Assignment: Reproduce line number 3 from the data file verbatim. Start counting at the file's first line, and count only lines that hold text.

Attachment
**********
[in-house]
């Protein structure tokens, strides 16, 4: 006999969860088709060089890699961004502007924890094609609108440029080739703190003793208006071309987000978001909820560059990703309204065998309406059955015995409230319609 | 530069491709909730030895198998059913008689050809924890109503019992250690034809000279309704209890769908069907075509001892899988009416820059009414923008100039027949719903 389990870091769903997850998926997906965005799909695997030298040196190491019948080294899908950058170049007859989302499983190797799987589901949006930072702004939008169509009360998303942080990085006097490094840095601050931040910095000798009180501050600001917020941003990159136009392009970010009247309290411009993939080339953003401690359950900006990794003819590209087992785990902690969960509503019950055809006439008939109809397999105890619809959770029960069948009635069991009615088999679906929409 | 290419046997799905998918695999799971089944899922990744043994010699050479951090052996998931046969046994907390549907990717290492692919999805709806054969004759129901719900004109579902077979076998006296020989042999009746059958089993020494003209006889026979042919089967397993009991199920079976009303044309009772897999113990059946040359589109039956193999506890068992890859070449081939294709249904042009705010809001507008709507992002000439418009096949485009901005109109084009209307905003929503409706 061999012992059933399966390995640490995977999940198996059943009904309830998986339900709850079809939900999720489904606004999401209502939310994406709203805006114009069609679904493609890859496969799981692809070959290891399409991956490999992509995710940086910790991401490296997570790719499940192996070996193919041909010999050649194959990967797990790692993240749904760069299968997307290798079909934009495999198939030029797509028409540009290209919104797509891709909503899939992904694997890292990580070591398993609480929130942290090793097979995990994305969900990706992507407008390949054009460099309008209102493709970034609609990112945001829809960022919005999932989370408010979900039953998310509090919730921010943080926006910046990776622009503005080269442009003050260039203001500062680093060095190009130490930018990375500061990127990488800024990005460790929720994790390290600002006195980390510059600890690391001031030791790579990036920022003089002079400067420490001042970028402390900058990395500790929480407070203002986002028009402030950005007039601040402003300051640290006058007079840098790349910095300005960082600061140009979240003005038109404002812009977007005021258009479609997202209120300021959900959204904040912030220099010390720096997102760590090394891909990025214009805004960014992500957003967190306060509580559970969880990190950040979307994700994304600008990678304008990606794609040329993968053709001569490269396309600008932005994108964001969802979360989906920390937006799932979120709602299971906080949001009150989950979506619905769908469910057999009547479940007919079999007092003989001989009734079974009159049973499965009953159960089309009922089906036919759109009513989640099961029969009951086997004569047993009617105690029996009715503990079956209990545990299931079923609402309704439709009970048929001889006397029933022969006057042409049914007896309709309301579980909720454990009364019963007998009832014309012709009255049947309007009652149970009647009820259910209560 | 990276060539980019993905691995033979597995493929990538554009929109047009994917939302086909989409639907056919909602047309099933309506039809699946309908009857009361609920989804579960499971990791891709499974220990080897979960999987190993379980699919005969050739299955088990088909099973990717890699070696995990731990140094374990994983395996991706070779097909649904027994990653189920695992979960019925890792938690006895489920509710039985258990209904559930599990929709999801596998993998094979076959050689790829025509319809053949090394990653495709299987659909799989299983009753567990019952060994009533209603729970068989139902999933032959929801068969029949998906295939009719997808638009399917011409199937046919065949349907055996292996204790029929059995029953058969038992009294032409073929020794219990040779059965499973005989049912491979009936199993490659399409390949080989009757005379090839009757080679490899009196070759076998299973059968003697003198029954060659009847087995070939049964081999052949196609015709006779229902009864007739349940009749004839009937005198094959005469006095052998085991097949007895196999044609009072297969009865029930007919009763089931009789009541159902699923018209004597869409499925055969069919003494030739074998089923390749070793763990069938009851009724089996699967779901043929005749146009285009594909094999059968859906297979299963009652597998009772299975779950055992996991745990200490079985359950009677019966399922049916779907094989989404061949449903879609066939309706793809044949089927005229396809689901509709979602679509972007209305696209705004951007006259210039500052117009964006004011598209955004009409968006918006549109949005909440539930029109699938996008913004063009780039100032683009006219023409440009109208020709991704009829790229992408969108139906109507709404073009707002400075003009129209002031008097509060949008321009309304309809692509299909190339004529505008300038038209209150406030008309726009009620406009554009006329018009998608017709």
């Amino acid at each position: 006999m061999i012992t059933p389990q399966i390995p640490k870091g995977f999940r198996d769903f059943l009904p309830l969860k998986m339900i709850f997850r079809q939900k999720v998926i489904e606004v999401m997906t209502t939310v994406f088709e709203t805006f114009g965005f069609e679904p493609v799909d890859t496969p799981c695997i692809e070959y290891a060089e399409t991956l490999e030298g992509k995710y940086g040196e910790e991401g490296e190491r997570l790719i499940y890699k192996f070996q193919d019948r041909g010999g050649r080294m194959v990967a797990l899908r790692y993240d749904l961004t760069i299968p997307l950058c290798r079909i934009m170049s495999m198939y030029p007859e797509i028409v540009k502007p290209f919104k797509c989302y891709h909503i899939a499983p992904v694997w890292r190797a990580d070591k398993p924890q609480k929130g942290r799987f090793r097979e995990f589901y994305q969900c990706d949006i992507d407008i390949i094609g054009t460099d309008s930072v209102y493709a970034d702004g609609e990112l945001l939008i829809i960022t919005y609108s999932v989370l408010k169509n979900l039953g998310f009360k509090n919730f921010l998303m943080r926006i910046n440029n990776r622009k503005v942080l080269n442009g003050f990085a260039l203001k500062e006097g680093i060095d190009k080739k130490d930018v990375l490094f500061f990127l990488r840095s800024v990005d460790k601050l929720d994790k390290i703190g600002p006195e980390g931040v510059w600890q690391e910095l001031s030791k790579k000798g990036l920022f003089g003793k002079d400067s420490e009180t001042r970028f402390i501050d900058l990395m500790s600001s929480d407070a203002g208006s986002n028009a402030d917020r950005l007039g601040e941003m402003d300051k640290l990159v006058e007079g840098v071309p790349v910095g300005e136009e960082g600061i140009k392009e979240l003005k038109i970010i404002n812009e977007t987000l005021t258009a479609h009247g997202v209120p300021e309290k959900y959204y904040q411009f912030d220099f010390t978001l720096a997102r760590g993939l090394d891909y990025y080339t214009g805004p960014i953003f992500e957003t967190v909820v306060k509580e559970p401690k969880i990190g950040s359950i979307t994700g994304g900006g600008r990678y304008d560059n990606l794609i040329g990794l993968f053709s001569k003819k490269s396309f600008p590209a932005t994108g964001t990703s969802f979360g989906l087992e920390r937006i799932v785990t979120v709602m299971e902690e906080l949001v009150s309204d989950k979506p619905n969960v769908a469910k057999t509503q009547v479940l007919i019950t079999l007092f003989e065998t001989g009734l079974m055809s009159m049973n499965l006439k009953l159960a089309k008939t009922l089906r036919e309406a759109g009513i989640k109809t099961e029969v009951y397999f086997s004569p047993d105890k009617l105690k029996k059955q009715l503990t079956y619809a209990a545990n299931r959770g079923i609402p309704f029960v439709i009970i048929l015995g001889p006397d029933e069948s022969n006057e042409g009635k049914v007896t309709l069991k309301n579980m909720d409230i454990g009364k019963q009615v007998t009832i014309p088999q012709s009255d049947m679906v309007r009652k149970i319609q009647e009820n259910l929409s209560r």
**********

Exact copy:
């Amino acid at each position: 006999m061999i012992t059933p389990q399966i390995p640490k870091g995977f999940r198996d769903f059943l009904p309830l969860k998986m339900i709850f997850r079809q939900k999720v998926i489904e606004v999401m997906t209502t939310v994406f088709e709203t805006f114009g965005f069609e679904p493609v799909d890859t496969p799981c695997i692809e070959y290891a060089e399409t991956l490999e030298g992509k995710y940086g040196e910790e991401g490296e190491r997570l790719i499940y890699k192996f070996q193919d019948r041909g010999g050649r080294m194959v990967a797990l899908r790692y993240d749904l961004t760069i299968p997307l950058c290798r079909i934009m170049s495999m198939y030029p007859e797509i028409v540009k502007p290209f919104k797509c989302y891709h909503i899939a499983p992904v694997w890292r190797a990580d070591k398993p924890q609480k929130g942290r799987f090793r097979e995990f589901y994305q969900c990706d949006i992507d407008i390949i094609g054009t460099d309008s930072v209102y493709a970034d702004g609609e990112l945001l939008i829809i960022t919005y609108s999932v989370l408010k169509n979900l039953g998310f009360k509090n919730f921010l998303m943080r926006i910046n440029n990776r622009k503005v942080l080269n442009g003050f990085a260039l203001k500062e006097g680093i060095d190009k080739k130490d930018v990375l490094f500061f990127l990488r840095s800024v990005d460790k601050l929720d994790k390290i703190g600002p006195e980390g931040v510059w600890q690391e910095l001031s030791k790579k000798g990036l920022f003089g003793k002079d400067s420490e009180t001042r970028f402390i501050d900058l990395m500790s600001s929480d407070a203002g208006s986002n028009a402030d917020r950005l007039g601040e941003m402003d300051k640290l990159v006058e007079g840098v071309p790349v910095g300005e136009e960082g600061i140009k392009e979240l003005k038109i970010i404002n812009e977007t987000l005021t258009a479609h009247g997202v209120p300021e309290k959900y959204y904040q411009f912030d220099f010390t978001l720096a997102r760590g993939l090394d891909y990025y080339t214009g805004p960014i953003f992500e957003t967190v909820v306060k509580e559970p401690k969880i990190g950040s359950i979307t994700g994304g900006g600008r990678y304008d560059n990606l794609i040329g990794l993968f053709s001569k003819k490269s396309f600008p590209a932005t994108g964001t990703s969802f979360g989906l087992e920390r937006i799932v785990t979120v709602m299971e902690e906080l949001v009150s309204d989950k979506p619905n969960v769908a469910k057999t509503q009547v479940l007919i019950t079999l007092f003989e065998t001989g009734l079974m055809s009159m049973n499965l006439k009953l159960a089309k008939t009922l089906r036919e309406a759109g009513i989640k109809t099961e029969v009951y397999f086997s004569p047993d105890k009617l105690k029996k059955q009715l503990t079956y619809a209990a545990n299931r959770g079923i609402p309704f029960v439709i009970i048929l015995g001889p006397d029933e069948s022969n006057e042409g009635k049914v007896t309709l069991k309301n579980m909720d409230i454990g009364k019963q009615v007998t009832i014309p088999q012709s009255d049947m679906v309007r009652k149970i319609q009647e009820n259910l929409s209560r």